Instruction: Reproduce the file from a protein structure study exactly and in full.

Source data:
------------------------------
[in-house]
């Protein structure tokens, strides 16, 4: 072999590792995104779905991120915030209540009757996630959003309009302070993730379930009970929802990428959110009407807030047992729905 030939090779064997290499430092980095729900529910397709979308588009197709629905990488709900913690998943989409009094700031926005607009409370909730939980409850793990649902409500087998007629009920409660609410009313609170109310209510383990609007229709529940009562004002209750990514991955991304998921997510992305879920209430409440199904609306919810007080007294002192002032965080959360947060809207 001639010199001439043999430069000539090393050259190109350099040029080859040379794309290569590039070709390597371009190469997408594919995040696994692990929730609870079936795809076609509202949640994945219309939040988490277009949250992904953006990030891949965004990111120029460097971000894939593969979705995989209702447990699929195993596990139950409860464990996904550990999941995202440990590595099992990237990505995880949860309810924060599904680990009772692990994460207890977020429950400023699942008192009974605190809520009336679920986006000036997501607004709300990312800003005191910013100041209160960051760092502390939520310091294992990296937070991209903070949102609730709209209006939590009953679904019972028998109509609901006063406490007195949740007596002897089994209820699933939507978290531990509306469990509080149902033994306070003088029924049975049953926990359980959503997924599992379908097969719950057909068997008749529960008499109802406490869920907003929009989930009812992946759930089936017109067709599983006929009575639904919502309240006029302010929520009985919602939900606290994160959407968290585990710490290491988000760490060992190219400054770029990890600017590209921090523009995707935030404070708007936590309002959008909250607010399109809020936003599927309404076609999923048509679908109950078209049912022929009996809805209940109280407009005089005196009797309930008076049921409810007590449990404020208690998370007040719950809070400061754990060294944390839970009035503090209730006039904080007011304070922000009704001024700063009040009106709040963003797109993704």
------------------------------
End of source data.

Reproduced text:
[in-house]
């Protein structure tokens, strides 16, 4: 072999590792995104779905991120915030209540009757996630959003309009302070993730379930009970929802990428959110009407807030047992729905 030939090779064997290499430092980095729900529910397709979308588009197709629905990488709900913690998943989409009094700031926005607009409370909730939980409850793990649902409500087998007629009920409660609410009313609170109310209510383990609007229709529940009562004002209750990514991955991304998921997510992305879920209430409440199904609306919810007080007294002192002032965080959360947060809207 001639010199001439043999430069000539090393050259190109350099040029080859040379794309290569590039070709390597371009190469997408594919995040696994692990929730609870079936795809076609509202949640994945219309939040988490277009949250992904953006990030891949965004990111120029460097971000894939593969979705995989209702447990699929195993596990139950409860464990996904550990999941995202440990590595099992990237990505995880949860309810924060599904680990009772692990994460207890977020429950400023699942008192009974605190809520009336679920986006000036997501607004709300990312800003005191910013100041209160960051760092502390939520310091294992990296937070991209903070949102609730709209209006939590009953679904019972028998109509609901006063406490007195949740007596002897089994209820699933939507978290531990509306469990509080149902033994306070003088029924049975049953926990359980959503997924599992379908097969719950057909068997008749529960008499109802406490869920907003929009989930009812992946759930089936017109067709599983006929009575639904919502309240006029302010929520009985919602939900606290994160959407968290585990710490290491988000760490060992190219400054770029990890600017590209921090523009995707935030404070708007936590309002959008909250607010399109809020936003599927309404076609999923048509679908109950078209049912022929009996809805209940109280407009005089005196009797309930008076049921409810007590449990404020208690998370007040719950809070400061754990060294944390839970009035503090209730006039904080007011304070922000009704001024700063009040009106709040963003797109993704």